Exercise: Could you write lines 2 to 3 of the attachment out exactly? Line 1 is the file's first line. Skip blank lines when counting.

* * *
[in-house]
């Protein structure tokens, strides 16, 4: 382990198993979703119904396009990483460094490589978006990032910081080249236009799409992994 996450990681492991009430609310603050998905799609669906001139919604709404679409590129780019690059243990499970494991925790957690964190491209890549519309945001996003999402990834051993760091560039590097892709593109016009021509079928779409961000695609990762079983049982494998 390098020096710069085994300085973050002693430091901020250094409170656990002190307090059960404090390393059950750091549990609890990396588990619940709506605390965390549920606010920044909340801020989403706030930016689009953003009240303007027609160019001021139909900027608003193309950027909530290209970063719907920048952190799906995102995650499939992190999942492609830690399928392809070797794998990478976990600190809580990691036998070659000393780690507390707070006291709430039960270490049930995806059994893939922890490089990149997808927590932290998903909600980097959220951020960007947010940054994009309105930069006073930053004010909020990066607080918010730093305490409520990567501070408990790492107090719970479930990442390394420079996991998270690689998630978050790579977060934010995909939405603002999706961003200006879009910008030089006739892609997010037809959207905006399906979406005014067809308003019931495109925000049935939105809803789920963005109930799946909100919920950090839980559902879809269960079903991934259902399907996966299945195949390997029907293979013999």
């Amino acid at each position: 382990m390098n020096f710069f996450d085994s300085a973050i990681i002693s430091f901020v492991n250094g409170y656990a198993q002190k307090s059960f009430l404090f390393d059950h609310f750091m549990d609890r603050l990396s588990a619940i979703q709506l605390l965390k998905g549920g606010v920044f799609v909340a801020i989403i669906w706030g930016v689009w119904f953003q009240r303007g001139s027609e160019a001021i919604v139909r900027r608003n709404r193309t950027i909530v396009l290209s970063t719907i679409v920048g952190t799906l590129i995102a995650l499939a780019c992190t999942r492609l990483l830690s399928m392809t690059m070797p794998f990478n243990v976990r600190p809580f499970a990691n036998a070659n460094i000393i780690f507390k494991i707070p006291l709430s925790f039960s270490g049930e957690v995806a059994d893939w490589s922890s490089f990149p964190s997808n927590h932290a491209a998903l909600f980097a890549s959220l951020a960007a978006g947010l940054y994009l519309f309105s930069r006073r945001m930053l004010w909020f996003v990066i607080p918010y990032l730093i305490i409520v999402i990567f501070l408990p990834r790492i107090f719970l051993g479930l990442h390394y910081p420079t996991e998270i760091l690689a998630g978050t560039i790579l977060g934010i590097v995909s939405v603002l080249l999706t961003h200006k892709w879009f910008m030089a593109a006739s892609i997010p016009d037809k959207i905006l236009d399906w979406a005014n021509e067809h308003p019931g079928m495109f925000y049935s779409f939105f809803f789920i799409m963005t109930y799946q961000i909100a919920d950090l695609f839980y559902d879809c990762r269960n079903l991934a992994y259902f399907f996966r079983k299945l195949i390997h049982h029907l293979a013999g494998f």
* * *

């Protein structure tokens, strides 16, 4: 382990198993979703119904396009990483460094490589978006990032910081080249236009799409992994 996450990681492991009430609310603050998905799609669906001139919604709404679409590129780019690059243990499970494991925790957690964190491209890549519309945001996003999402990834051993760091560039590097892709593109016009021509079928779409961000695609990762079983049982494998 390098020096710069085994300085973050002693430091901020250094409170656990002190307090059960404090390393059950750091549990609890990396588990619940709506605390965390549920606010920044909340801020989403706030930016689009953003009240303007027609160019001021139909900027608003193309950027909530290209970063719907920048952190799906995102995650499939992190999942492609830690399928392809070797794998990478976990600190809580990691036998070659000393780690507390707070006291709430039960270490049930995806059994893939922890490089990149997808927590932290998903909600980097959220951020960007947010940054994009309105930069006073930053004010909020990066607080918010730093305490409520990567501070408990790492107090719970479930990442390394420079996991998270690689998630978050790579977060934010995909939405603002999706961003200006879009910008030089006739892609997010037809959207905006399906979406005014067809308003019931495109925000049935939105809803789920963005109930799946909100919920950090839980559902879809269960079903991934259902399907996966299945195949390997029907293979013999």
């Amino acid at each position: 382990m390098n020096f710069f996450d085994s300085a973050i990681i002693s430091f901020v492991n250094g409170y656990a198993q002190k307090s059960f009430l404090f390393d059950h609310f750091m549990d609890r603050l990396s588990a619940i979703q709506l605390l965390k998905g549920g606010v920044f799609v909340a801020i989403i669906w706030g930016v689009w119904f953003q009240r303007g001139s027609e160019a001021i919604v139909r900027r608003n709404r193309t950027i909530v396009l290209s970063t719907i679409v920048g952190t799906l590129i995102a995650l499939a780019c992190t999942r492609l990483l830690s399928m392809t690059m070797p794998f990478n243990v976990r600190p809580f499970a990691n036998a070659n460094i000393i780690f507390k494991i707070p006291l709430s925790f039960s270490g049930e957690v995806a059994d893939w490589s922890s490089f990149p964190s997808n927590h932290a491209a998903l909600f980097a890549s959220l951020a960007a978006g947010l940054y994009l519309f309105s930069r006073r945001m930053l004010w909020f996003v990066i607080p918010y990032l730093i305490i409520v999402i990567f501070l408990p990834r790492i107090f719970l051993g479930l990442h390394y910081p420079t996991e998270i760091l690689a998630g978050t560039i790579l977060g934010i590097v995909s939405v603002l080249l999706t961003h200006k892709w879009f910008m030089a593109a006739s892609i997010p016009d037809k959207i905006l236009d399906w979406a005014n021509e067809h308003p019931g079928m495109f925000y049935s779409f939105f809803f789920i799409m963005t109930y799946q961000i909100a919920d950090l695609f839980y559902d879809c990762r269960n079903l991934a992994y259902f399907f996966r079983k299945l195949i390997h049982h029907l293979a013999g494998f």